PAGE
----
by Bonnie Shuman
I have often written in this column about the deep connection between food, friendship and community. To quote the wonderful food writer M.F.K. Fisher, “There is a communion of more than bodies when bread is broken and wine is drunk.” As I was thinking about this concept again, I couldn’t help but conjure up thoughts of a dear friend of mine who recently passed away.
My friend’s name was Claude Feninger. I met Claude seven years ago at a reading from the debut of his memoir, “Sang Froid: Keeping My Cool in the International Hotel Business.”
A little background about Claude. He was born in Cairo and educated at the American University there. He then went to the Ecole Hotelier in Lausanne, Switzerland, where he graduated cum laude. His career spanned many years as he traveled all over the world building and managing hotels. (Ed. Note: Feninger, 87, died Sunday, April 28, of kidney disease at his home in Malvern.)
In fact, at the age of 25, Claude was managing the famous Shepheard’s Hotel in Cairo when it burned down. He was credited with saving the lives of many of the guests during this horrific fire. He was also a world-class fencer and squash player and an avid scuba diver who dove in many exotic places around the world.
He was alluring, fascinating and worldly. He was kind and gentle and was never boastful, despite his wild successes. And he was a culinary tour de force, which brings me back to my premise that sharing food is an act of love.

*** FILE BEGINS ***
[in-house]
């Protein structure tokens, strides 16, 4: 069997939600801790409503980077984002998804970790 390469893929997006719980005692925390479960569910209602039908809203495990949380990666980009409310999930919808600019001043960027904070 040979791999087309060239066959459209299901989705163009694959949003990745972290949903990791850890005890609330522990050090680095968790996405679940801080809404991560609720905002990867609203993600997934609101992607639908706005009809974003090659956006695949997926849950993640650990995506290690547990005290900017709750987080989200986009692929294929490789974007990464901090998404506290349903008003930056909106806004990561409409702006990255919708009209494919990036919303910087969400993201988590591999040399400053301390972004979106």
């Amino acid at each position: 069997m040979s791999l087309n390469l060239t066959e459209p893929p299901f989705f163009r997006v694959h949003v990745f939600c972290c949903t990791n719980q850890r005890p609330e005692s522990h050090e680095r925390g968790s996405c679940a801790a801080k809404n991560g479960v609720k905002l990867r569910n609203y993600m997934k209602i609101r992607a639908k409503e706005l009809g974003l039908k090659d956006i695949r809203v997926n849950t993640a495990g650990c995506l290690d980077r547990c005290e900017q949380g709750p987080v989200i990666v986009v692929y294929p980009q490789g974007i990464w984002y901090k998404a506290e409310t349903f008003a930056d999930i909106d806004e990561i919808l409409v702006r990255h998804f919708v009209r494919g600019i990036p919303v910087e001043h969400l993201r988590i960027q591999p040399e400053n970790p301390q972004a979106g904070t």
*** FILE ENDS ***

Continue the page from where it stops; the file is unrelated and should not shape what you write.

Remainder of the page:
There was rarely a time when we went to the home of Claude and Jill, his wife of 26 years, when there wasn’t something exotic on the stove (head cheese! cassoulet!). And it was sitting around the table eating the fruits of his labor when I fell in love with my friend, Claude. As we ate, the air was filled with rich stories of his life, and we knew that we were satiated by far more than the food. It was the camaraderie and the building of a friendship that still nourishes me.
Oh, what a wonderful palate my friend had. We especially shared a love of oysters, of his beef tartare and of my tuna tartare, which is one of the first things I ever made for Jill and Claude during the beginning of our friendship.
So in honor of Claude’s praise for and enjoyment of my tuna tartare, I have replicated the recipe as best I remember it. If you would like a copy of the recipe, please contact me at email@example.com. Thinking of it now inspires me to go home and make it, to crack open a bottle of Veuve Cliquot and to raise a fork and a glass to my beloved, dearly departed friend.
* This article is reprinted here, with permission, from The Shuttle, Weavers Way’s monthly newspaper. Bonnie Shuman, Chestnut Hill Weavers Way’s in-house executive chef, grew up in the Poconos and spent time there at her sister’s inn, Settler’s Inn in Hawley, Pa., helping prepare meals. In fact, all of her family members are foodies, and her late mother was a great cook. As one friend said of Bonnie, “Some people play piano by ear. Bonnie makes food by mouth.”
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